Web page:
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Chapter 1. Cartographic Interpretation Between Continuity and Renewal: On the Trail of Chora
- Society and Cartography
- The Role of Theory in Cartographic Interpretation
- The Object-Based Perspective
- The Deconstructivist Perspective
- The Hermeneutic Perspective
- From Topos to Chora
Chapter 2. The Success of Topos in Colonial Cartography: Topographic Metrics
- Understanding and Describing Africa
- In Search of Topos: Topographic Maps
- The Strengthening of Topos: Taxonomy and Thematism
- Iconization of Topos: Maps Between Science and Popularization
- Semiosis and Topographic Metrics
Chapter 3. Landscape as a Cartographic Icon
- Connections, Hybridizations
- Landscape and Maps
- Perspective and the Semiotics of Vision
- Iconic Resonances
- Sketching Ideas, Conveying Concepts
Chapter 4. Technology in Action: Participatory Cartographic Systems
- Metamorphosis of the Cartographic World
- The Geographic Information Systems for Protected Areas Strategy in W Transboundary Biosphere Reserve (West Africa)
- From the Sheet to the Screen: PPGIS and Online Cartography
- Online Cartography: Interactivity and First Semiotic Implications
Chapter 5. Chorographic Horizon: Landscape Cartography
- Semiosis and Chorographic Metrics
- Gobnangou: A Cliff That “Enwraps”
- Social Identities and Environmental Perspectives: The Arly PCU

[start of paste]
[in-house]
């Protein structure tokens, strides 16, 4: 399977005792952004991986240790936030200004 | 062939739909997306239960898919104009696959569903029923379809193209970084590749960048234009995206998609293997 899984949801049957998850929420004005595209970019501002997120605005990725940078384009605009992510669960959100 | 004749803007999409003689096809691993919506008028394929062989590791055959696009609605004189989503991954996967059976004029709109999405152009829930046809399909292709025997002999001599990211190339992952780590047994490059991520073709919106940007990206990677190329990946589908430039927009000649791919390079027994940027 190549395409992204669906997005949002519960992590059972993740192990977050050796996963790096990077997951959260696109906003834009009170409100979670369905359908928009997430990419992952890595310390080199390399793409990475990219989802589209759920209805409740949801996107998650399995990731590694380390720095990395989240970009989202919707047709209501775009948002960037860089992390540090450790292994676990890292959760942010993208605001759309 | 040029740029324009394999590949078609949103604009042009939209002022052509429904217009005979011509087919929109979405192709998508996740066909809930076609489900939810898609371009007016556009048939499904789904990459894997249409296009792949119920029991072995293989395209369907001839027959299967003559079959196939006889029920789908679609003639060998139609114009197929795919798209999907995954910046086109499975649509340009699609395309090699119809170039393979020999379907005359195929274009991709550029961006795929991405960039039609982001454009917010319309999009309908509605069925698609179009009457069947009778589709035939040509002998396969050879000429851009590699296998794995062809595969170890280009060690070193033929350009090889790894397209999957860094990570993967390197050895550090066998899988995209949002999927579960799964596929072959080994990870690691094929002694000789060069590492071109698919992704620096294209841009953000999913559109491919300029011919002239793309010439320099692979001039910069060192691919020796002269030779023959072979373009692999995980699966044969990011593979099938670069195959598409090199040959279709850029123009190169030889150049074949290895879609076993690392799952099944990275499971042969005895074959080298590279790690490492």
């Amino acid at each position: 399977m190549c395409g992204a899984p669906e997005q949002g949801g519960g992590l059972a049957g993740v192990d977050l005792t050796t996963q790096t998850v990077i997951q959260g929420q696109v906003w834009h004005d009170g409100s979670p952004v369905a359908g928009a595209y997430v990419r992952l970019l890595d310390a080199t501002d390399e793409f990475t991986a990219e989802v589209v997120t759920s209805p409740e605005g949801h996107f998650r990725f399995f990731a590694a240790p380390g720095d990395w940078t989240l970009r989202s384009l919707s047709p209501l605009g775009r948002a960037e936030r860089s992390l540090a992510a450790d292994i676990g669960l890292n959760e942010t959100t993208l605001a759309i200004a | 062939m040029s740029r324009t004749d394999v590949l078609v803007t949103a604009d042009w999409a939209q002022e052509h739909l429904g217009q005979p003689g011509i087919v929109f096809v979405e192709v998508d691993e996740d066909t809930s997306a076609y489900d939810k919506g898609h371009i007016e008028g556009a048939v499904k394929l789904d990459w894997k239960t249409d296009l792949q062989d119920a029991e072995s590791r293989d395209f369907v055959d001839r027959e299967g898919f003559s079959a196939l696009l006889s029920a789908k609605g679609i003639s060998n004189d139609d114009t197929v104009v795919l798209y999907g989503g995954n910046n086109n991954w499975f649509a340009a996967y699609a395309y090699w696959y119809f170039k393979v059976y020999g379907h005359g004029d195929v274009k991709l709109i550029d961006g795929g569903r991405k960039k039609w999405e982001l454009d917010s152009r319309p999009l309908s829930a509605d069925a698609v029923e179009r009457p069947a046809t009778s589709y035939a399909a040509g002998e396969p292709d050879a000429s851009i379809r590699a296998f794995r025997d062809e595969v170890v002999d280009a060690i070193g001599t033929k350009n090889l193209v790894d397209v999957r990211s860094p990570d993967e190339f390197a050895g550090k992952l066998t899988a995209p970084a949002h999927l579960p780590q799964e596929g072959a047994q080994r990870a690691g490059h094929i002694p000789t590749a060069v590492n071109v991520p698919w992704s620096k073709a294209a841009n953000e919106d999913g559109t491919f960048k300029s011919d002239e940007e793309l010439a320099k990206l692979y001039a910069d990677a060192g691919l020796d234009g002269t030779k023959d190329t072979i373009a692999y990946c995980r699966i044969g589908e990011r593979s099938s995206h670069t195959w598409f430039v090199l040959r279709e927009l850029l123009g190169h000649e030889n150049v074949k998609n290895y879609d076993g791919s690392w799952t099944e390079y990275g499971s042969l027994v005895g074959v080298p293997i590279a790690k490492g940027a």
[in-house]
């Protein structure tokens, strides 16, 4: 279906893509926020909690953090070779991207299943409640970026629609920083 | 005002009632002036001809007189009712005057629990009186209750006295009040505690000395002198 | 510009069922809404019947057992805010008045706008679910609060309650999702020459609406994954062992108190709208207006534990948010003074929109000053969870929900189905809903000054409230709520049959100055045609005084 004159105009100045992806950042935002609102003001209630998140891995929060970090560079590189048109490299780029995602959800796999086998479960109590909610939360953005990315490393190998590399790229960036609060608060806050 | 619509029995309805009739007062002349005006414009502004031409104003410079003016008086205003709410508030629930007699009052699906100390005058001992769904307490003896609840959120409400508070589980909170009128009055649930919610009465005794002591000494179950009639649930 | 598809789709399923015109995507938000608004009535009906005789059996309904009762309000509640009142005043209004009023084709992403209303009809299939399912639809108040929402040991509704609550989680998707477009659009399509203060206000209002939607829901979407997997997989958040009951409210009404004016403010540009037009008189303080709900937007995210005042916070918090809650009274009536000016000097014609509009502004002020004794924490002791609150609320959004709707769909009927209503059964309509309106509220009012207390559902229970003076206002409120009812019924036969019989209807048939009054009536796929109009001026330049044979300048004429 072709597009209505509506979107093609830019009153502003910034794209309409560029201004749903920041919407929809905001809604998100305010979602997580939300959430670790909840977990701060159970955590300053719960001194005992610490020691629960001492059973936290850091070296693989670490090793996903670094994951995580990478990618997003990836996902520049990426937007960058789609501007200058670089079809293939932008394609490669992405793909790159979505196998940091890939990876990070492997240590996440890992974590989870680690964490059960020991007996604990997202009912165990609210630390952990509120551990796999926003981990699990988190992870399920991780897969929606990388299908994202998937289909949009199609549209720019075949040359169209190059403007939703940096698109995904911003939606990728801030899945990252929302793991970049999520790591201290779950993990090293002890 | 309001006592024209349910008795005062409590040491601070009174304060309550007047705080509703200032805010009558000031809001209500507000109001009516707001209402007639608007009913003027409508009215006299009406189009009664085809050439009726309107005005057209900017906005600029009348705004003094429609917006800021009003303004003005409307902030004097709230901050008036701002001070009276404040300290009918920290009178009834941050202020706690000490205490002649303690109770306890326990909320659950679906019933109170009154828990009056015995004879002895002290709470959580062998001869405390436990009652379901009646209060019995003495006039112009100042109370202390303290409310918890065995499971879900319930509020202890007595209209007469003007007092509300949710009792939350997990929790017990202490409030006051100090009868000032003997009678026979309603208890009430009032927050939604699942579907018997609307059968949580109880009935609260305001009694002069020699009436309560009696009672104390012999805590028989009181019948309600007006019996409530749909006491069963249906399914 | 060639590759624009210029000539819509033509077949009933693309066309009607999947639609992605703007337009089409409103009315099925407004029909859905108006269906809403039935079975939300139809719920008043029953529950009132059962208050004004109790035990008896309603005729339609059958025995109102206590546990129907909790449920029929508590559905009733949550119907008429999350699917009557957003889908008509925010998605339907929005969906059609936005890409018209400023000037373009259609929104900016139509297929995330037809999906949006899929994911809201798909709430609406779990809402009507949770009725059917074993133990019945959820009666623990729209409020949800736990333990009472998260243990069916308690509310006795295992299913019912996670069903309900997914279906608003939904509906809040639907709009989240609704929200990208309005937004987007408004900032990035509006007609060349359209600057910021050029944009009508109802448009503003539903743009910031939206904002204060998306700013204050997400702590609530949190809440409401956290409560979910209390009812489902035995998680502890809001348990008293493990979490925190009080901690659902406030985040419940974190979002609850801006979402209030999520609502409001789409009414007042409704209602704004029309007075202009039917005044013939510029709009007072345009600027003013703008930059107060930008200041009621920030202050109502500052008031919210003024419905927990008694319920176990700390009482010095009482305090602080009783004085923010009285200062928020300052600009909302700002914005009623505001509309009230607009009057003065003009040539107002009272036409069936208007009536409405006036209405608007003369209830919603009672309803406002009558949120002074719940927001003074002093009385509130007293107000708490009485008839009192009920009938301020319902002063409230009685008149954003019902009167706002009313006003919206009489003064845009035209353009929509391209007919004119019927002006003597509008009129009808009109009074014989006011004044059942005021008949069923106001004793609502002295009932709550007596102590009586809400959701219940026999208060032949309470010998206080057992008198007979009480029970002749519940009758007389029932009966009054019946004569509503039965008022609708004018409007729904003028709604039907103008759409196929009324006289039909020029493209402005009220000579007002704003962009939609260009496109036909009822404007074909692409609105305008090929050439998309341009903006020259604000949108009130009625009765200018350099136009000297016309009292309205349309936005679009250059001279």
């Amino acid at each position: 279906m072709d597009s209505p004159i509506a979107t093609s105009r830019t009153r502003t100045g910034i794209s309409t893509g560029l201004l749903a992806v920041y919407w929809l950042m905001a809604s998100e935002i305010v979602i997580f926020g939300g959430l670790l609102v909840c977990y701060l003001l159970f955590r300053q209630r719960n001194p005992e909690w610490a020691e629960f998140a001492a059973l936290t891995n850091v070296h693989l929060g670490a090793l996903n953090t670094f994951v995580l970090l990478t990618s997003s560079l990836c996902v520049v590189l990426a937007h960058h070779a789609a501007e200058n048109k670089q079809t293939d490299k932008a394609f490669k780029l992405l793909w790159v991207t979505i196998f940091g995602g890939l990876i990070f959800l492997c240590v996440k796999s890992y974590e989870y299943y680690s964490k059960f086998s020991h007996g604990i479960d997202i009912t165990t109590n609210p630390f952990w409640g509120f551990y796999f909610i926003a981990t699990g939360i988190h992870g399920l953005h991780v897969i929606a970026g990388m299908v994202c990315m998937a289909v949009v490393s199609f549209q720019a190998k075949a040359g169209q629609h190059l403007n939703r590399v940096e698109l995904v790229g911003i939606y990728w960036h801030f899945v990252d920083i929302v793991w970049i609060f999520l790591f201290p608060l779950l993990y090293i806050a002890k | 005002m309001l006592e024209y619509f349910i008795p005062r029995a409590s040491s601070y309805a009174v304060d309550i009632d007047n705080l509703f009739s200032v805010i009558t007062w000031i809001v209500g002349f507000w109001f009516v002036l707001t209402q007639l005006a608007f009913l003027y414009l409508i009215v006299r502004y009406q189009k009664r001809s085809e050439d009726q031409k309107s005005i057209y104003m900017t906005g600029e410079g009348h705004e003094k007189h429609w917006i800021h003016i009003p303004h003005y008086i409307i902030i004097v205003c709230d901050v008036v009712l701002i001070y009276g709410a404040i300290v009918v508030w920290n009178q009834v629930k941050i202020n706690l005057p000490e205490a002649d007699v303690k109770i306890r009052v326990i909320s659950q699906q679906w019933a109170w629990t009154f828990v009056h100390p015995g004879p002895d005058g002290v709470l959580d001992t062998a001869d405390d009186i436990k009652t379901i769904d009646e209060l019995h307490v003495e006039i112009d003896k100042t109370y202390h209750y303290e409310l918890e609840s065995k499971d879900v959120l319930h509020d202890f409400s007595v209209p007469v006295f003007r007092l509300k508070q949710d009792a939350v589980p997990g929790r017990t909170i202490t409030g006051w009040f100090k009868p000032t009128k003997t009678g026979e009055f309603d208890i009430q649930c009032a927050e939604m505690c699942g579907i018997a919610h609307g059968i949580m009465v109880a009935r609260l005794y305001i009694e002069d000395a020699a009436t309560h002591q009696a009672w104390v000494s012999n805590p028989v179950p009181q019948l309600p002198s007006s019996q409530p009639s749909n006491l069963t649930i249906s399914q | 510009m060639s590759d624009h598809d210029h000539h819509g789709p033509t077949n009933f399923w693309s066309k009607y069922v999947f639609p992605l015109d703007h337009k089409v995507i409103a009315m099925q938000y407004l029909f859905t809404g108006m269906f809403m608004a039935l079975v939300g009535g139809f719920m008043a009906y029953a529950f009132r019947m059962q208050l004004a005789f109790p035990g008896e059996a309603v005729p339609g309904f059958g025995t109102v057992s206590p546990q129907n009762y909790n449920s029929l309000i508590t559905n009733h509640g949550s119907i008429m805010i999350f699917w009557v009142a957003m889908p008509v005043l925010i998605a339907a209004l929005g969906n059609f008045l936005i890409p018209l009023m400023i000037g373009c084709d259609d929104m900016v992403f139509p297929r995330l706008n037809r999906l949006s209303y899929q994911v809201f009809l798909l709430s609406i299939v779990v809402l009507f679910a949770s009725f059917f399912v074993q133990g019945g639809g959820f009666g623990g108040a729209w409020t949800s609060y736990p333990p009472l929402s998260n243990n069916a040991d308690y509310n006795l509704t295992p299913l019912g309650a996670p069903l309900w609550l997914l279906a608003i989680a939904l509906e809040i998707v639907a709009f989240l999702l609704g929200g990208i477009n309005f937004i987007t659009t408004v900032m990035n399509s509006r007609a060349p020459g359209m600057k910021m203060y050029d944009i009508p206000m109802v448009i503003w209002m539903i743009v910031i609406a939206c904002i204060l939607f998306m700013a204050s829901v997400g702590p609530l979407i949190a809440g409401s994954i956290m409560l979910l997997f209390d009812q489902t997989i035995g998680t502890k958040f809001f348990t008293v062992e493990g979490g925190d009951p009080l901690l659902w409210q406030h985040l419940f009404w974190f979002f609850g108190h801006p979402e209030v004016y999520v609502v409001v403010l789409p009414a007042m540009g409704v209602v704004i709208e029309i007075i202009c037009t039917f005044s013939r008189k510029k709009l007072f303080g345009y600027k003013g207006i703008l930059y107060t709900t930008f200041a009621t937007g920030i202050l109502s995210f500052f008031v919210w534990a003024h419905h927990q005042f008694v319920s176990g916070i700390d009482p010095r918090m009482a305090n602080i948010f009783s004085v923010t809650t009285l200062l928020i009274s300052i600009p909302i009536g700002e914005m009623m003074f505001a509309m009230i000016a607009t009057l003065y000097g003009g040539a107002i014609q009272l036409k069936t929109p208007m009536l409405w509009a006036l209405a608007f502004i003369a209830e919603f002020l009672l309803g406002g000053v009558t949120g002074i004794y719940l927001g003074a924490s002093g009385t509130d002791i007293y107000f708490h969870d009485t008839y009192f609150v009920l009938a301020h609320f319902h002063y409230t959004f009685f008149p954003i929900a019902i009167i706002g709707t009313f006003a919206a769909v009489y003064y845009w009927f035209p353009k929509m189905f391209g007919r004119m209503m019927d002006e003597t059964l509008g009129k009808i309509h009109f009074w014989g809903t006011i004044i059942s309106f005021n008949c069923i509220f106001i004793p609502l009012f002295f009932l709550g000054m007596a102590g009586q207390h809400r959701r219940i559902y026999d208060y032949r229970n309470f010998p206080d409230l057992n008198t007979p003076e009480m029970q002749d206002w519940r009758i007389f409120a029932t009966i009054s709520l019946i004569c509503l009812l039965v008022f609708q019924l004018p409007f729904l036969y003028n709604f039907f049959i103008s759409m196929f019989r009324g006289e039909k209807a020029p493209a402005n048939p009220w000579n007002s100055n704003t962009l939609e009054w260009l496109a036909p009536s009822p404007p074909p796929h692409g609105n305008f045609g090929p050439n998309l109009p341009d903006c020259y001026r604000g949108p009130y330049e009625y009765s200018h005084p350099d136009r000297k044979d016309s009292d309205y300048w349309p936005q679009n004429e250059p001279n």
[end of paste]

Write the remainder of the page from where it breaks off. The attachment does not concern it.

- Participatory Landscape Cartography
- The Landscape-Based Dimension of Icons
Chapter 6. Coming Full Circle: Towards a Chorography
- Cartographic Rendering of Spatiality Through the Centuries
- Cartographic Spatialization of Globalization
- From Representation to Chorographic Spatiality
Glossary/Compass: Concepts and Definitions for Navigating the Text
Reflexive Cartography addresses the adaptation of cartography, including its digital forms (GIS, WebGIS, PPGIS), to the changing needs of society, and outlines the experimental context aimed at mapping a topological space. Using rigorous scientific analysis based on statement consistency, relevance of the proposals, and model accessibility, it charts the transition from topographical maps created by state agencies to open mapping produced by citizens.
Adopting semiotic theory to uncover the complex communicative mechanisms of maps and to investigate their ability to produce their own messages and new perspectives, Reflexive Cartography outlines a shift in our way of conceptualizing maps: from a plastic metaphor of reality, as they are generally considered, to solid tools that play the role of agents, assisting citizens as they think and plan their own living place and make sense of the current world.
- Applies a range of technologies to theoretical perspectives on mapping to innovatively map the world’s geographic diversity
- Features a multi-disciplinary perspective that weaves together geography, the geosciences, and the social sciences through territorial representation
- Authored and edited by two of the world’s foremost cartographic experts who combine more than 60 years of experience in research and in the classroom
- Presents more than 60 figures to underscore key concepts
Geographers, cartographers, and geoscientists conducting geography research
- No. of pages: